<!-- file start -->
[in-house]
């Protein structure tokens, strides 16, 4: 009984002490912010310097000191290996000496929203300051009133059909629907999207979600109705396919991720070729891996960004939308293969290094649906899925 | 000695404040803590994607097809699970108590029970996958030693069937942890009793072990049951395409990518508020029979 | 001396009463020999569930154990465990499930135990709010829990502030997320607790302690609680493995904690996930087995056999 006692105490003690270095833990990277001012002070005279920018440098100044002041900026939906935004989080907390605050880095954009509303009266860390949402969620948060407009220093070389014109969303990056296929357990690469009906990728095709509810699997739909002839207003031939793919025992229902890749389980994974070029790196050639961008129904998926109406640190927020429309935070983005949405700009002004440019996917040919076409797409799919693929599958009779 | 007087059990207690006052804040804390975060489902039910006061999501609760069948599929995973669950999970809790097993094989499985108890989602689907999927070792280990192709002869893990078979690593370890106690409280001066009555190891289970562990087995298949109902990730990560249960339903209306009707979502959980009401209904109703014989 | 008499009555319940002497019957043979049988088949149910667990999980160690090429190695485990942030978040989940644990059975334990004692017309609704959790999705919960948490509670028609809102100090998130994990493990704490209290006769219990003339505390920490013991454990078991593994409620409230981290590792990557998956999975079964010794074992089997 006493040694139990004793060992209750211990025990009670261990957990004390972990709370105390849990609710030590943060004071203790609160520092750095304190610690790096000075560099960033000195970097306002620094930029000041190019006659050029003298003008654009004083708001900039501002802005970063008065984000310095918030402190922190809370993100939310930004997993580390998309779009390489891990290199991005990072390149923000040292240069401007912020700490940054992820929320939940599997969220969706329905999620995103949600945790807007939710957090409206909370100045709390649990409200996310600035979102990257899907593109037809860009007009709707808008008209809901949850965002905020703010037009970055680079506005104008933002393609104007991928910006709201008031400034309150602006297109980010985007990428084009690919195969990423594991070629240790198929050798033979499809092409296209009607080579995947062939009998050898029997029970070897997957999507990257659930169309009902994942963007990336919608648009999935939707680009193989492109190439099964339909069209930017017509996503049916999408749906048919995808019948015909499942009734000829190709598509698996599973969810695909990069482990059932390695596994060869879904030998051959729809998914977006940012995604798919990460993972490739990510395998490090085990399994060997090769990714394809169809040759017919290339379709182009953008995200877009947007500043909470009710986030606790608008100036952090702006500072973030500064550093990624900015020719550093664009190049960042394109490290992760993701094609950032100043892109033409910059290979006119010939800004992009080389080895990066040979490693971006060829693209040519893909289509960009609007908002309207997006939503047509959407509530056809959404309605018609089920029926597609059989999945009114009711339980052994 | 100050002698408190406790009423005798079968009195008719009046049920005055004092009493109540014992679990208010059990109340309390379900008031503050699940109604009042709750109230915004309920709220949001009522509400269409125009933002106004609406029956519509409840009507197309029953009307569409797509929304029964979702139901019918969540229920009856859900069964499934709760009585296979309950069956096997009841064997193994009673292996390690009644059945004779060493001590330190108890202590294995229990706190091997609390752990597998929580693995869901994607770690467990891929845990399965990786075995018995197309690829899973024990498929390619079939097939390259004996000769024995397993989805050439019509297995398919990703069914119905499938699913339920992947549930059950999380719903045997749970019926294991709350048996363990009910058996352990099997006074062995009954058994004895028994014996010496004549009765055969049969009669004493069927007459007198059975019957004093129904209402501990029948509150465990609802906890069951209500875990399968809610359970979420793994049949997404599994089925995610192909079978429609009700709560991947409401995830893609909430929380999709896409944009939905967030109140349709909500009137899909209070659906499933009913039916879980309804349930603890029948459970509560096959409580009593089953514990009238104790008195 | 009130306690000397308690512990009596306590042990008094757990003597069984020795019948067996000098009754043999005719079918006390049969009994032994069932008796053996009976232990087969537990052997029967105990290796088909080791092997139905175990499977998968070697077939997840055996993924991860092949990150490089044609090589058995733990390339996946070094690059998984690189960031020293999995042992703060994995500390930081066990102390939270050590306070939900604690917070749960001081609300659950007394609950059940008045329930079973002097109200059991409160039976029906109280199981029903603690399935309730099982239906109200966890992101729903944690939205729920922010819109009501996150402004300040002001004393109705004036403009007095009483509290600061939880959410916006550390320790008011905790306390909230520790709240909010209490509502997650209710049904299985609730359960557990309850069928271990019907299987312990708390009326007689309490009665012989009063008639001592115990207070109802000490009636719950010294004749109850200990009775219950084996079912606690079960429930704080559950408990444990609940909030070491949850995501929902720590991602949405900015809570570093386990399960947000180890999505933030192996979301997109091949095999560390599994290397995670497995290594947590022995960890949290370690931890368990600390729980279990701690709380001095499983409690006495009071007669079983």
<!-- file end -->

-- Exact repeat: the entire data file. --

[in-house]
């Protein structure tokens, strides 16, 4: 009984002490912010310097000191290996000496929203300051009133059909629907999207979600109705396919991720070729891996960004939308293969290094649906899925 | 000695404040803590994607097809699970108590029970996958030693069937942890009793072990049951395409990518508020029979 | 001396009463020999569930154990465990499930135990709010829990502030997320607790302690609680493995904690996930087995056999 006692105490003690270095833990990277001012002070005279920018440098100044002041900026939906935004989080907390605050880095954009509303009266860390949402969620948060407009220093070389014109969303990056296929357990690469009906990728095709509810699997739909002839207003031939793919025992229902890749389980994974070029790196050639961008129904998926109406640190927020429309935070983005949405700009002004440019996917040919076409797409799919693929599958009779 | 007087059990207690006052804040804390975060489902039910006061999501609760069948599929995973669950999970809790097993094989499985108890989602689907999927070792280990192709002869893990078979690593370890106690409280001066009555190891289970562990087995298949109902990730990560249960339903209306009707979502959980009401209904109703014989 | 008499009555319940002497019957043979049988088949149910667990999980160690090429190695485990942030978040989940644990059975334990004692017309609704959790999705919960948490509670028609809102100090998130994990493990704490209290006769219990003339505390920490013991454990078991593994409620409230981290590792990557998956999975079964010794074992089997 006493040694139990004793060992209750211990025990009670261990957990004390972990709370105390849990609710030590943060004071203790609160520092750095304190610690790096000075560099960033000195970097306002620094930029000041190019006659050029003298003008654009004083708001900039501002802005970063008065984000310095918030402190922190809370993100939310930004997993580390998309779009390489891990290199991005990072390149923000040292240069401007912020700490940054992820929320939940599997969220969706329905999620995103949600945790807007939710957090409206909370100045709390649990409200996310600035979102990257899907593109037809860009007009709707808008008209809901949850965002905020703010037009970055680079506005104008933002393609104007991928910006709201008031400034309150602006297109980010985007990428084009690919195969990423594991070629240790198929050798033979499809092409296209009607080579995947062939009998050898029997029970070897997957999507990257659930169309009902994942963007990336919608648009999935939707680009193989492109190439099964339909069209930017017509996503049916999408749906048919995808019948015909499942009734000829190709598509698996599973969810695909990069482990059932390695596994060869879904030998051959729809998914977006940012995604798919990460993972490739990510395998490090085990399994060997090769990714394809169809040759017919290339379709182009953008995200877009947007500043909470009710986030606790608008100036952090702006500072973030500064550093990624900015020719550093664009190049960042394109490290992760993701094609950032100043892109033409910059290979006119010939800004992009080389080895990066040979490693971006060829693209040519893909289509960009609007908002309207997006939503047509959407509530056809959404309605018609089920029926597609059989999945009114009711339980052994 | 100050002698408190406790009423005798079968009195008719009046049920005055004092009493109540014992679990208010059990109340309390379900008031503050699940109604009042709750109230915004309920709220949001009522509400269409125009933002106004609406029956519509409840009507197309029953009307569409797509929304029964979702139901019918969540229920009856859900069964499934709760009585296979309950069956096997009841064997193994009673292996390690009644059945004779060493001590330190108890202590294995229990706190091997609390752990597998929580693995869901994607770690467990891929845990399965990786075995018995197309690829899973024990498929390619079939097939390259004996000769024995397993989805050439019509297995398919990703069914119905499938699913339920992947549930059950999380719903045997749970019926294991709350048996363990009910058996352990099997006074062995009954058994004895028994014996010496004549009765055969049969009669004493069927007459007198059975019957004093129904209402501990029948509150465990609802906890069951209500875990399968809610359970979420793994049949997404599994089925995610192909079978429609009700709560991947409401995830893609909430929380999709896409944009939905967030109140349709909500009137899909209070659906499933009913039916879980309804349930603890029948459970509560096959409580009593089953514990009238104790008195 | 009130306690000397308690512990009596306590042990008094757990003597069984020795019948067996000098009754043999005719079918006390049969009994032994069932008796053996009976232990087969537990052997029967105990290796088909080791092997139905175990499977998968070697077939997840055996993924991860092949990150490089044609090589058995733990390339996946070094690059998984690189960031020293999995042992703060994995500390930081066990102390939270050590306070939900604690917070749960001081609300659950007394609950059940008045329930079973002097109200059991409160039976029906109280199981029903603690399935309730099982239906109200966890992101729903944690939205729920922010819109009501996150402004300040002001004393109705004036403009007095009483509290600061939880959410916006550390320790008011905790306390909230520790709240909010209490509502997650209710049904299985609730359960557990309850069928271990019907299987312990708390009326007689309490009665012989009063008639001592115990207070109802000490009636719950010294004749109850200990009775219950084996079912606690079960429930704080559950408990444990609940909030070491949850995501929902720590991602949405900015809570570093386990399960947000180890999505933030192996979301997109091949095999560390599994290397995670497995290594947590022995960890949290370690931890368990600390729980279990701690709380001095499983409690006495009071007669079983």